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Marin headlands lookouts and Hawk Hill





by Transit & Trails


Wildlife Sightings

by iNaturalist


Length: 0.65 miles
Difficulty: Easy
Duration: Halfday
Created by Alison Hawkes

Alison joined Bay Nature in November, 2011 in a new position designed to boost the institute's web presence and cover ongoing nature issues. She has worked in journalism for more than a decade as a former newspaper reporter turned radio producer turned web editor with each rendition bringing her closer to her dream of covering environmental issues. In 2009 she graduated from the Columbia University School of Journalism with a masters in science journalism and moved to the Bay Area as a freelancer. She co-founded Way Out West, a site dedicated to covering Bay Area environmental news, and following a good year's run closed up shop after seeing the difficulty of monetizing online content. Alison is still dedicated to figuring out the puzzle of funding good journalism. She's an avid hiker and traveler, although her adventures have taken a tamer turn since the birth of her son, Oliver, who she's nevertheless enthusiastically introducing to the natural world, one tree and one bug at a time.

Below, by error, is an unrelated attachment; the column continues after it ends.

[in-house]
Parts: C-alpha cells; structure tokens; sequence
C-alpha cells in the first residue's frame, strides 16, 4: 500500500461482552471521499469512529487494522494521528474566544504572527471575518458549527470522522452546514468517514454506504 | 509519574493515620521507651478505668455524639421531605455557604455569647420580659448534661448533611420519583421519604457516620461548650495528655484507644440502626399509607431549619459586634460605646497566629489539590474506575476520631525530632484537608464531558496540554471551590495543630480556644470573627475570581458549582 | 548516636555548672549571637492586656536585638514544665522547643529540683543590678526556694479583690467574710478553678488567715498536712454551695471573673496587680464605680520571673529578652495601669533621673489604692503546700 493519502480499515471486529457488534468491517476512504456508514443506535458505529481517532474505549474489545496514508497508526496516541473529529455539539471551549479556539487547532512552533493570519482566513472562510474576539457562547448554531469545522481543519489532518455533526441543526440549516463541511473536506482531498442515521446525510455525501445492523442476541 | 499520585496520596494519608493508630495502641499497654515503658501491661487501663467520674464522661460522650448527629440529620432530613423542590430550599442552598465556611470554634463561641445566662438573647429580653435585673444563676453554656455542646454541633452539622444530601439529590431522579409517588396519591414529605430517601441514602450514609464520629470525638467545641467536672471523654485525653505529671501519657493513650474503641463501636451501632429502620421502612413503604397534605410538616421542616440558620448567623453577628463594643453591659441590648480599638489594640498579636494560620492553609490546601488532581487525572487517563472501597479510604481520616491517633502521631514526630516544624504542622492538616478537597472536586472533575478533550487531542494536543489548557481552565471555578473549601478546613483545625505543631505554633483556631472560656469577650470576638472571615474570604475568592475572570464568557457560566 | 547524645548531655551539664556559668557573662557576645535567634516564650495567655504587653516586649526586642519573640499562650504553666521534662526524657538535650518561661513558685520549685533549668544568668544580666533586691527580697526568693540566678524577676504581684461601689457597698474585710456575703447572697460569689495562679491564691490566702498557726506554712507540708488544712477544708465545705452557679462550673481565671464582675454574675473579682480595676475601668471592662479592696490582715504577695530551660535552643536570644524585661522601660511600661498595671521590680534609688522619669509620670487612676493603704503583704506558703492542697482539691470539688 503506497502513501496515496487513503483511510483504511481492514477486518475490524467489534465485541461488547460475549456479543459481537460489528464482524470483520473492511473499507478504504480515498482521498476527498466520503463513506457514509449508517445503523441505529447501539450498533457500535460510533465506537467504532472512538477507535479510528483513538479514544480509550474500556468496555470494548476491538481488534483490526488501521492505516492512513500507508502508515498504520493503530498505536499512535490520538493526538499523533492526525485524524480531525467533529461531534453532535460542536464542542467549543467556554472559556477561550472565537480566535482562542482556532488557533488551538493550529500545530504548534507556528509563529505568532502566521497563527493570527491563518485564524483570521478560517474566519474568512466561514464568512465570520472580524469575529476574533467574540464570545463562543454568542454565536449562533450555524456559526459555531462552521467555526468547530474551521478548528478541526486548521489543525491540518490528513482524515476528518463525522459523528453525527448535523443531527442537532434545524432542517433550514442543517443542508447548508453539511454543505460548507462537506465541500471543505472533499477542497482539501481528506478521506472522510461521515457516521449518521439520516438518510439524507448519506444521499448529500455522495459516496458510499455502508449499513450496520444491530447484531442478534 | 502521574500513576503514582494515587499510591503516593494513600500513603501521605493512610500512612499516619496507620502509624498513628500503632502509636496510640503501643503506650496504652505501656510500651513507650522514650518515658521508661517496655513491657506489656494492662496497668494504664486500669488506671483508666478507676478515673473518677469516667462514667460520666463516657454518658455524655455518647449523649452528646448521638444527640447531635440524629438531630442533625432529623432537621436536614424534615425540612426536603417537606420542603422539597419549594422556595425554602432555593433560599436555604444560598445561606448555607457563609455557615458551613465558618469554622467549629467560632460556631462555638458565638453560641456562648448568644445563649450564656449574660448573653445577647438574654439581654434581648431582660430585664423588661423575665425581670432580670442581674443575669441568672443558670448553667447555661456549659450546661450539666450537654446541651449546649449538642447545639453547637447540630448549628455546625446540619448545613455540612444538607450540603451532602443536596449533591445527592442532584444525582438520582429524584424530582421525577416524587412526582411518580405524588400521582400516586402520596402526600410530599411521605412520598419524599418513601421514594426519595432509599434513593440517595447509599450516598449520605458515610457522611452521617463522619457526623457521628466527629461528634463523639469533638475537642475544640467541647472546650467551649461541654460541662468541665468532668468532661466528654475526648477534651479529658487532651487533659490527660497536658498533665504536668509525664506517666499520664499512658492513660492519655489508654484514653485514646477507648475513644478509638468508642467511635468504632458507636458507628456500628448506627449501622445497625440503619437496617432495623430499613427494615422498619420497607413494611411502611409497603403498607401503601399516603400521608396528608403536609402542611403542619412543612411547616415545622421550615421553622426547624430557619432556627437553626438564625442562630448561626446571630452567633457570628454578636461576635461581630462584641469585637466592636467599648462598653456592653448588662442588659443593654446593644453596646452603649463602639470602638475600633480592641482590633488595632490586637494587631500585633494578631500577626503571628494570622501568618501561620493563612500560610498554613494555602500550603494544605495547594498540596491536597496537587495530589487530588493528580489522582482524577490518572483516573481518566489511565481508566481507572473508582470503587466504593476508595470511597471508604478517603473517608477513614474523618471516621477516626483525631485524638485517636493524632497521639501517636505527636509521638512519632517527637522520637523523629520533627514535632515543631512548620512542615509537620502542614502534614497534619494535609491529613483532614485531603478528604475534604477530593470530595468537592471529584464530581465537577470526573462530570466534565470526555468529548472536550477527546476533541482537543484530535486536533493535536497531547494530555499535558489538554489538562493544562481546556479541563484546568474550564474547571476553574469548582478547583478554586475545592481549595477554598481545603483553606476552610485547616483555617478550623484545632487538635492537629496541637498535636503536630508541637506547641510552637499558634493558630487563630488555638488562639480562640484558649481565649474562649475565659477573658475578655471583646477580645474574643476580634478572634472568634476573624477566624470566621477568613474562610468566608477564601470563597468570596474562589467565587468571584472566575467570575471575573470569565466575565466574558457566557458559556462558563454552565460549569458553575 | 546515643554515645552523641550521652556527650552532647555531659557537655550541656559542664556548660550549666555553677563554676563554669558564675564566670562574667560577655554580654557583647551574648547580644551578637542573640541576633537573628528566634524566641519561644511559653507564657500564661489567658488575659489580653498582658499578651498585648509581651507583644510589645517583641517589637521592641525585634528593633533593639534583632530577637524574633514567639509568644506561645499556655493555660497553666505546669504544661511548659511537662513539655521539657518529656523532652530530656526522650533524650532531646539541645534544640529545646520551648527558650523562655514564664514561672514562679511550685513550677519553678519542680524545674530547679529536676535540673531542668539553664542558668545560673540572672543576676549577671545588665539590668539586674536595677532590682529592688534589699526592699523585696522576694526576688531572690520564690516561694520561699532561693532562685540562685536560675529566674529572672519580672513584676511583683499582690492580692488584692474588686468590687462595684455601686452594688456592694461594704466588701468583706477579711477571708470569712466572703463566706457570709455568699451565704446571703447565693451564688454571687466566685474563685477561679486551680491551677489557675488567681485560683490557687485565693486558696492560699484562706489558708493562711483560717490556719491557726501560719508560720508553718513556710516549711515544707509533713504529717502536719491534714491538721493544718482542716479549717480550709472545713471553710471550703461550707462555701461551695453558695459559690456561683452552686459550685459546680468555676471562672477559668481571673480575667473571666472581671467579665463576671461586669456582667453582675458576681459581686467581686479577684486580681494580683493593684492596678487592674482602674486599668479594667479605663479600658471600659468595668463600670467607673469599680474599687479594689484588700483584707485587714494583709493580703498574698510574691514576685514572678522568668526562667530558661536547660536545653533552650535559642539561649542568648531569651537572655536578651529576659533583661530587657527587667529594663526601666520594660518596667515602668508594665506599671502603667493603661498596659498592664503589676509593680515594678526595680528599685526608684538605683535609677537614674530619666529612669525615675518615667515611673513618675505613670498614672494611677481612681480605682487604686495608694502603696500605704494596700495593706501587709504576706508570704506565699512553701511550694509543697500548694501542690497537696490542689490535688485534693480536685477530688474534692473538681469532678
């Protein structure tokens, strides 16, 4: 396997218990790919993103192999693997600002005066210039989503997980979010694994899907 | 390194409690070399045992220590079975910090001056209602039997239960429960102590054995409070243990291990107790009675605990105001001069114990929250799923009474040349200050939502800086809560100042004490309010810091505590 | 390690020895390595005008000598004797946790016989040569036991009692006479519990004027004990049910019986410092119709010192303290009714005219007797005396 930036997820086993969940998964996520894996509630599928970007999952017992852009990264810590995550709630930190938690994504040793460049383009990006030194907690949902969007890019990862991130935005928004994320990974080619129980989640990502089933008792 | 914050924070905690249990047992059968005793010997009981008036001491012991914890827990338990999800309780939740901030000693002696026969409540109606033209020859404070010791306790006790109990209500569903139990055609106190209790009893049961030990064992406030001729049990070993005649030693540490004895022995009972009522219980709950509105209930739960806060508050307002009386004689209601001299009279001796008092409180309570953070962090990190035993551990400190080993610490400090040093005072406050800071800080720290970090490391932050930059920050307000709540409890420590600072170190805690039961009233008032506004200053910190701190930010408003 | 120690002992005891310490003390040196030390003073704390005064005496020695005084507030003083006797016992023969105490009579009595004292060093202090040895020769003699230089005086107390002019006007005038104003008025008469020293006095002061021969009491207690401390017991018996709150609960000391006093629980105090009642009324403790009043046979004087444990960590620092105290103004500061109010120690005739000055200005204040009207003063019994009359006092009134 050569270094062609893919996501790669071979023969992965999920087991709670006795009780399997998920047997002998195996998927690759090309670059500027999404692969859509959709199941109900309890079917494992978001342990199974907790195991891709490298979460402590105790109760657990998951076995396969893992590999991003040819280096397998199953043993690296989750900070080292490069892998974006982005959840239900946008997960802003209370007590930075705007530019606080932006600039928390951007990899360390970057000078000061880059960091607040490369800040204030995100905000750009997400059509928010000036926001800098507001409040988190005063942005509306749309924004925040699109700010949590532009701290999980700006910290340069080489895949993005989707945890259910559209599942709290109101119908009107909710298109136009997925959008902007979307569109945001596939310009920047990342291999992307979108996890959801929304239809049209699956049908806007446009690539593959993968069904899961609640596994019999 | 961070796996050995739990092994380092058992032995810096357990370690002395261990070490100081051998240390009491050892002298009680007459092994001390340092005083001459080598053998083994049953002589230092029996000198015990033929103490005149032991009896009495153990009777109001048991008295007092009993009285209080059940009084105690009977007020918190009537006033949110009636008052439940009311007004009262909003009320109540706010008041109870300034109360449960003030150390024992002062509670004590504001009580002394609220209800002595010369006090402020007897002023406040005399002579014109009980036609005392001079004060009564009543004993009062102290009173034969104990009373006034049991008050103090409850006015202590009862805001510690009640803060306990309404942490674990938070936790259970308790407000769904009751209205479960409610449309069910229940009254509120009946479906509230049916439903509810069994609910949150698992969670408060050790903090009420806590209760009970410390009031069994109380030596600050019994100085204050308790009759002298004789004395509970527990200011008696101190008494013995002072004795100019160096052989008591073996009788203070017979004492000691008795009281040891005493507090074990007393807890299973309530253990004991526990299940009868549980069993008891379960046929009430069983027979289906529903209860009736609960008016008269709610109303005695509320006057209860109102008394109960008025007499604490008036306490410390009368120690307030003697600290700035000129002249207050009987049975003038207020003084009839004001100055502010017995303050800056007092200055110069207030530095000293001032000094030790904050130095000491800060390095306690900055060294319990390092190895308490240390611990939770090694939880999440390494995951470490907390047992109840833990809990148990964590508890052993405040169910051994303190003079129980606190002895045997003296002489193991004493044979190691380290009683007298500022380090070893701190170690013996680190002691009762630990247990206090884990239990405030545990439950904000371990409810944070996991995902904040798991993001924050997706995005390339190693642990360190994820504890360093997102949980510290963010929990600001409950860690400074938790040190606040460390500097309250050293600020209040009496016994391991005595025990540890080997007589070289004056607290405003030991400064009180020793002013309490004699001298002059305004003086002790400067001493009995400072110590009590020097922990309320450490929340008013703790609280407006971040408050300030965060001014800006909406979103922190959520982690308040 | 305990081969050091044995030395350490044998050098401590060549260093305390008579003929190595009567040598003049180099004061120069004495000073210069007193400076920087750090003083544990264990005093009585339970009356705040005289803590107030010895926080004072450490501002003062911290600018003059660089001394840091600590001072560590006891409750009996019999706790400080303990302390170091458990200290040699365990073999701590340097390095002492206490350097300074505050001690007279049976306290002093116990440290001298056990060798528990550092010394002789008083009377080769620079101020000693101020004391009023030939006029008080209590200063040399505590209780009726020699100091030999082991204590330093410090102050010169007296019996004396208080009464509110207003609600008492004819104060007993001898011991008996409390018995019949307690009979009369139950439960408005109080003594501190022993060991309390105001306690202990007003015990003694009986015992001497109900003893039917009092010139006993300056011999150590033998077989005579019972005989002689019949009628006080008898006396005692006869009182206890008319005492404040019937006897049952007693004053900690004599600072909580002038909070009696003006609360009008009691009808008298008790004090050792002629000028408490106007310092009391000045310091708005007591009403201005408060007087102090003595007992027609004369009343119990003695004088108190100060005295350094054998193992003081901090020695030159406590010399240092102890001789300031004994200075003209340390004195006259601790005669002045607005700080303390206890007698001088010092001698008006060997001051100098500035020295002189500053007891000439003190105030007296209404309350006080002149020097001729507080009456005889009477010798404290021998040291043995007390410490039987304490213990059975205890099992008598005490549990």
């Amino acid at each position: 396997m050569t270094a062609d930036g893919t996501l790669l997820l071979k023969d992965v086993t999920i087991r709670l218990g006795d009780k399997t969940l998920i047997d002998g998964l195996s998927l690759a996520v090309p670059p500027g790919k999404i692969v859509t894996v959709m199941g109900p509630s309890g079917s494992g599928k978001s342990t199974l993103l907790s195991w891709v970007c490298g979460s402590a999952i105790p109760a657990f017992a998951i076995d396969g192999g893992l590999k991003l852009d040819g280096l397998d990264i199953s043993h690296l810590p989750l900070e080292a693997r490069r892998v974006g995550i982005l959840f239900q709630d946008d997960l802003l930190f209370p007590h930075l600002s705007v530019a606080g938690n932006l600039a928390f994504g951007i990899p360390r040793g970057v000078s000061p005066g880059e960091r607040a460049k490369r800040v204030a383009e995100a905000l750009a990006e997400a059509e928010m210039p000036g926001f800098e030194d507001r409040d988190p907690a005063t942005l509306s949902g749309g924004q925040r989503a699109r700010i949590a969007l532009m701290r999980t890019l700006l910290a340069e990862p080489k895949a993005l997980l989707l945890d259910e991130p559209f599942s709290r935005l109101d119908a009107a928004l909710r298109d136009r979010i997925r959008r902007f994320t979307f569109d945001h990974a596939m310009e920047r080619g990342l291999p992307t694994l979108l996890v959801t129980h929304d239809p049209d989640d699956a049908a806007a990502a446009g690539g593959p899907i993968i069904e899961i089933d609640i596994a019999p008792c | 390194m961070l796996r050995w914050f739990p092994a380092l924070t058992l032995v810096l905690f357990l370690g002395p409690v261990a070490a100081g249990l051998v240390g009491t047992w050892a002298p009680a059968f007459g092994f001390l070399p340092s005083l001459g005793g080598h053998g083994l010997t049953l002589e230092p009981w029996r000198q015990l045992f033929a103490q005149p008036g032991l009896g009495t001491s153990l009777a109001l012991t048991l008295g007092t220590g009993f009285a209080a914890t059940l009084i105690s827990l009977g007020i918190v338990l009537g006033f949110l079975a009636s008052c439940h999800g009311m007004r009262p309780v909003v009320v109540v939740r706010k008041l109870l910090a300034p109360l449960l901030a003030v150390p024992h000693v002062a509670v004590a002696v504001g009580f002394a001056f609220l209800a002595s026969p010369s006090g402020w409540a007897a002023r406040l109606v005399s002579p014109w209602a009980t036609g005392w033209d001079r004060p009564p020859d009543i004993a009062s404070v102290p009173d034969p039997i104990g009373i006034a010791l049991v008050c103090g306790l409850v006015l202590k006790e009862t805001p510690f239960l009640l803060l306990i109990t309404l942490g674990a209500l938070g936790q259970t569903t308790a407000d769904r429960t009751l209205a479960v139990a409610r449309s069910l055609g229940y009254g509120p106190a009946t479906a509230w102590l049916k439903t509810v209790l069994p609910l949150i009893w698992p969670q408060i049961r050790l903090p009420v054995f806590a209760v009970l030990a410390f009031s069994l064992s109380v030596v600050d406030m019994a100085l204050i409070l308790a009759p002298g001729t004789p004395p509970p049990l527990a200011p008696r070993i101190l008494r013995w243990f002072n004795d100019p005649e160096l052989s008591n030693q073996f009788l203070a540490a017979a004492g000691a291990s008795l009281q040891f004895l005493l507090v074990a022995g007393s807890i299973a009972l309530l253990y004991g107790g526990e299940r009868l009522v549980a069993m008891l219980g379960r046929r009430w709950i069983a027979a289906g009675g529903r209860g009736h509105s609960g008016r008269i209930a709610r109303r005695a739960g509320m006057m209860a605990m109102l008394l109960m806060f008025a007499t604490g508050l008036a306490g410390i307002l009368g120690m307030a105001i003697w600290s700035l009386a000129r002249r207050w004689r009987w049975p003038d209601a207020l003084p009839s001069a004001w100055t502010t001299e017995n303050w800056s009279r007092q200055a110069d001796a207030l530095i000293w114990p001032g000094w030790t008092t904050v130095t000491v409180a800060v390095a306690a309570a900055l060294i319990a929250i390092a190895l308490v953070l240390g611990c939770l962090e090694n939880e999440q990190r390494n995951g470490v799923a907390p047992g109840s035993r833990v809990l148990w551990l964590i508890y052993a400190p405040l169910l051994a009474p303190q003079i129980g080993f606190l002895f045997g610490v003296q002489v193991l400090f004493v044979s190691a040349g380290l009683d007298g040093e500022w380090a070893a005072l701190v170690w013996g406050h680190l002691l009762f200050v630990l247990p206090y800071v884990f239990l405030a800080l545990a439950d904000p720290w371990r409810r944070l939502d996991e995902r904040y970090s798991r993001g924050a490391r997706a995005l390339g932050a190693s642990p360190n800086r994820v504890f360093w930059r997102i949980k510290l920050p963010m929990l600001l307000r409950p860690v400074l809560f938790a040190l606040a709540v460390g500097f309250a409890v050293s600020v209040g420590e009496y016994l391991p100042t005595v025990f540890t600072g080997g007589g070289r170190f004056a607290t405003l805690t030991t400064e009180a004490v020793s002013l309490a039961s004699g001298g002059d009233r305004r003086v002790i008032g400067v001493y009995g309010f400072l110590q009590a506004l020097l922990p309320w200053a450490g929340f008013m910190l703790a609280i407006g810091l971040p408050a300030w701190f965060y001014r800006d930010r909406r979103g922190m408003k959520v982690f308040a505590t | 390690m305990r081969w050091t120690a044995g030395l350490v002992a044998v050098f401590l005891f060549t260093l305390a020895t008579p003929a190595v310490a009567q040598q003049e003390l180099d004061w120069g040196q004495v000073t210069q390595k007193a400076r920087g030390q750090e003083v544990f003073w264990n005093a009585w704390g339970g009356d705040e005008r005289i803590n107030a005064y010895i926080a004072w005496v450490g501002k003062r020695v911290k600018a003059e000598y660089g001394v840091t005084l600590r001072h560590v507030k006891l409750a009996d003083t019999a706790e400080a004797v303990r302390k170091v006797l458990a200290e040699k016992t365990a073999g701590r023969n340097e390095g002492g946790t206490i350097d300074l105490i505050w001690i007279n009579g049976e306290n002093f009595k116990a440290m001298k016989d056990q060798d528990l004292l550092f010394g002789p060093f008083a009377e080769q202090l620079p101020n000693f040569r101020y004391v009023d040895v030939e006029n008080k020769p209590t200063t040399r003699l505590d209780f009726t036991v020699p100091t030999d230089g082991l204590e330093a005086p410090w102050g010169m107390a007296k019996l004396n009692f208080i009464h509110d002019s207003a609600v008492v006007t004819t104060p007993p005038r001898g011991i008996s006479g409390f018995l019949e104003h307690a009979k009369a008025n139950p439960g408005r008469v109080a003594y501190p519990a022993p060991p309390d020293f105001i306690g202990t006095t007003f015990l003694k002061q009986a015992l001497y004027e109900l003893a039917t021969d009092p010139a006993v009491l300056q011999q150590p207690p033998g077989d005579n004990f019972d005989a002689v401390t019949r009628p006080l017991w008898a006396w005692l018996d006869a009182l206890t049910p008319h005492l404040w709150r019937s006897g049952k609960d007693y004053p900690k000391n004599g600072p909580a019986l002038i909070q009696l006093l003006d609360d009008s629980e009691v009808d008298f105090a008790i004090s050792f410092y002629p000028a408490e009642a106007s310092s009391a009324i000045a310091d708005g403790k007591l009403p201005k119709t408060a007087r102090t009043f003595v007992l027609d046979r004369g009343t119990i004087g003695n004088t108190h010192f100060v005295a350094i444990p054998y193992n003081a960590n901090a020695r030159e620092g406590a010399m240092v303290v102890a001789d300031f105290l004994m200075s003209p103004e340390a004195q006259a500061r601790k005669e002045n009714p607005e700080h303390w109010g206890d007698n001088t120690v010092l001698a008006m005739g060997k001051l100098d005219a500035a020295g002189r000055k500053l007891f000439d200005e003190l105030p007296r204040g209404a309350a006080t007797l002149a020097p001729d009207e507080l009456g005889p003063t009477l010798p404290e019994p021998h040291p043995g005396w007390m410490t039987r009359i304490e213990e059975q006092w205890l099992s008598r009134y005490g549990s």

Good for:
  • Chaparral
  • Accessible Parking


This hike will take you to the top of one of the most famous lookout spots in the Marin Headlands, and is an easy jaunt from San Francisco. 

Get there by taking the twisy and scenic Conzelman Road, which offer many amazing lookout spots with ample parking. Pull over and take in the breathtaking views, and make sure your breaks are in good working order as you enter the steep and narrow one-way section. 

Hawk Hill comes up rather suddenly at a large tunnel in the hillside. Park in front and then make your way through the tunnel and abandoned Nike missle site until you come out the other end, then take the trail up to the peak. 

At the top you'll get 360-degree views of San Francisco, the Golden Gate, and the Headlands as it stretches out to Point Bonita. Hawk Hill gets its name from – you got it– the hawks and other raptors that use the strong sea breeze to stay bouyant and search for prey. A lot of research into migrating hawks is done on this hill.

There are some disused and closed trails, so be sure to stay on the well trodden path for safety. You can also walk down the staircase leading back to Conzelman Road, and then back west to the parking lot if you want to extend your trip. 


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